SHAFAQNA (Shia News Association) — Malaysia is expected to see its US$1.9 billion (RM6.05 billion) halal logistics sector to grow in tandem with the halal food industry.
The industry was pegged to be a lucrative business thanks to the huge number of Muslims in the world which currently stands at 1.79 billion, said Inside Investors country publisher Cory D’Abreo.
“In Malaysia there are approximately 17.5 million Muslims, accounting for 60.4 per cent of the total population,” he stated in his report.
Thus, D’Abreo said the increase of halal food exports could further boost the logistics growth in Malaysia as there would be a need for freight-forwarding and transportation services.
D’Abreo further pointed out that it required highly sophisticated and strictly controlled logistics operations to prevent the cross-contamination of products during storage and distributions.
“Dedicated logistics infrastructures and manageable halal logistics operations are crucial for any logistics service providers keen to venture into the halal industry,” he added.
REGIONAL HUB: Malaysia could potentially become the regional halal hub in Asia considering that Asian countries contribute about 64 per cent of the global halal food expenditures, valued at about US$770 billion.
Logistics service providers need to equip themselves with the ability to fulfil the halal requirements, besides maintaining the high efficiency and effectiveness of their operations to reduce the logistics costs for clients.
Going forward, Malaysia has the potential to become a global halal hub, supported by the MS2400 Halalan-Toyyiban standards that ensured all halal practices were incorporated across difference logistics functions.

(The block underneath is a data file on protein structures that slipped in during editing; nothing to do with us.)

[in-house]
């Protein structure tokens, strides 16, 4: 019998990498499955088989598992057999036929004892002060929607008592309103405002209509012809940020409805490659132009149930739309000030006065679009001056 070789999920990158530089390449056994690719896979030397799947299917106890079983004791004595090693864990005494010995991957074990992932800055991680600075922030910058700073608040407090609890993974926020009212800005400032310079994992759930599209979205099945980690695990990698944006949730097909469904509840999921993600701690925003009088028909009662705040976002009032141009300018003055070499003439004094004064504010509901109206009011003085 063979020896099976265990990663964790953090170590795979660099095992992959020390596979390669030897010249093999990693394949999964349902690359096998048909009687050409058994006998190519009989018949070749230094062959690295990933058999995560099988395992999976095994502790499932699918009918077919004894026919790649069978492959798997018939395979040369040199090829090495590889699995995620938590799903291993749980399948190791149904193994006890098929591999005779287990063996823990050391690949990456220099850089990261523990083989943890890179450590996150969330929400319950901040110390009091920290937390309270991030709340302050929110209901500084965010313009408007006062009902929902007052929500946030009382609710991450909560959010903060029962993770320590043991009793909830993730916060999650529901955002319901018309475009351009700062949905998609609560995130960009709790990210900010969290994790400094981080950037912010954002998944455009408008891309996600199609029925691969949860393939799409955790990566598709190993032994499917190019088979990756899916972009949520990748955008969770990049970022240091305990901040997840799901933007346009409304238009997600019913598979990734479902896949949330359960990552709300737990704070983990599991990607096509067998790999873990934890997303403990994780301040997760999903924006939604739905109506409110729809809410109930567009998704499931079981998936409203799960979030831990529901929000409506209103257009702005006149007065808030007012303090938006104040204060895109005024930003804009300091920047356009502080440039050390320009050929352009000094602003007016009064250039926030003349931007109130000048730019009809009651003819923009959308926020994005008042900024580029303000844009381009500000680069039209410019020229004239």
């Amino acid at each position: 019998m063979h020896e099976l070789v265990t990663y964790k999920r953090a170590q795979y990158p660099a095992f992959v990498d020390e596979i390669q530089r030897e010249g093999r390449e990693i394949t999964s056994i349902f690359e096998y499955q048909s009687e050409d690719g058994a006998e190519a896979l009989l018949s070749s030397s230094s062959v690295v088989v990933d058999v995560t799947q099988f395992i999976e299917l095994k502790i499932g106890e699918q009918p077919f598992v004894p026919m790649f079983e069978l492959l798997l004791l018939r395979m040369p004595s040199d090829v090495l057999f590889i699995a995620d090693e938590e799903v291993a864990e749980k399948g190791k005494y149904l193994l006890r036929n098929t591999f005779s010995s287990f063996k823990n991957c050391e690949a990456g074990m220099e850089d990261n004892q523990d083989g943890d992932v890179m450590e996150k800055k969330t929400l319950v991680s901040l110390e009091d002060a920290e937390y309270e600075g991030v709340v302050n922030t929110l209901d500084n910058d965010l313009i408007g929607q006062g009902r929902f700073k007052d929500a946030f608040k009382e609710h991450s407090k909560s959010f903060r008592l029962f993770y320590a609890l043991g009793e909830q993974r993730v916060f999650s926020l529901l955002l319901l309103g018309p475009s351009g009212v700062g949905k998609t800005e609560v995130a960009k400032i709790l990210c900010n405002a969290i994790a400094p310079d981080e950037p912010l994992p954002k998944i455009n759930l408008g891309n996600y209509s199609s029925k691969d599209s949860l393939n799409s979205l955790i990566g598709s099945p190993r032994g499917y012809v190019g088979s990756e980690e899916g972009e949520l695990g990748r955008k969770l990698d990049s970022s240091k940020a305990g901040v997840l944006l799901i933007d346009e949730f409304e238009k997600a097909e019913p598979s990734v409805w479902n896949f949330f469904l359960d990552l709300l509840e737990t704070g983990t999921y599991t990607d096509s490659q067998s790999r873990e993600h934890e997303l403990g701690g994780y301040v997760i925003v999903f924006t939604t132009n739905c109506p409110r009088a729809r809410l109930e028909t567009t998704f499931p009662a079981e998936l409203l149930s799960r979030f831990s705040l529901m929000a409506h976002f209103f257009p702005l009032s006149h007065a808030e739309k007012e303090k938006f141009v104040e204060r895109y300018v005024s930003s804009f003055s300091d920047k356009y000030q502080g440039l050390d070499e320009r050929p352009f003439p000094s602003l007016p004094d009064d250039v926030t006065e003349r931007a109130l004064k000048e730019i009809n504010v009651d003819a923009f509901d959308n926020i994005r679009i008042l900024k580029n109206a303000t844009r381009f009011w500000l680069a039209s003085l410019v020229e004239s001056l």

Additionally, Frost & Sullivan estimated that halal logistics was worth about US$1.9 billion in the Malaysian halal food industry.
“There are a lot of opportunities for local logistics service providers in Malaysia considering the potential of the global halal food market, valued at about US$1.2 trillion in 2010,” added D’Abreo.
“Given Malaysia’s strong halal brand recognition and halal logistics standards, local logistics service providers should tap into the growth opportunities in the halal sector,” he added.
On top of that, Malaysia could also potentially become the regional halal hub in Asia considering that Asian countries contribute about 64 per cent of the global halal food expenditures, valued at about US$770 billion.
MORE FOCUS: D’Abreo suggests that Malaysian logistics providers should put more focus on logistics technologies that could increase their competitiveness advantages.
Malaysia’s halal food industry alone was valued at about US$15.7 billion in 2010. It exported a total of RM3.94 billion worth of halal-processed food in 2008 to the Organisation of Islamic Conference (OIC) countries.
“International Investor together with our knowledge partner, frost & Sullivan believes that local logistics service providers should create awareness with current manufacturers and retailers to use halal compliant logistics services to penetrate into the majority Muslim community in Malaysia,” D’Abreo said.
“On the other hand, Malaysian logistics service providers should also focus on developing and expanding the range of services offered to compete with the international logistics providers,” he added.
He further suggested that Malaysian logistics providers should put more focus on logistics technologies that could increase their competitiveness advantages.
“The logistics industry is also expected to consolidate due to the fragmented nature of the sector. Major logistics service providers are likely to increase their market share by mergers and acquisitions,” he concluded. —www.shafaqna.com/english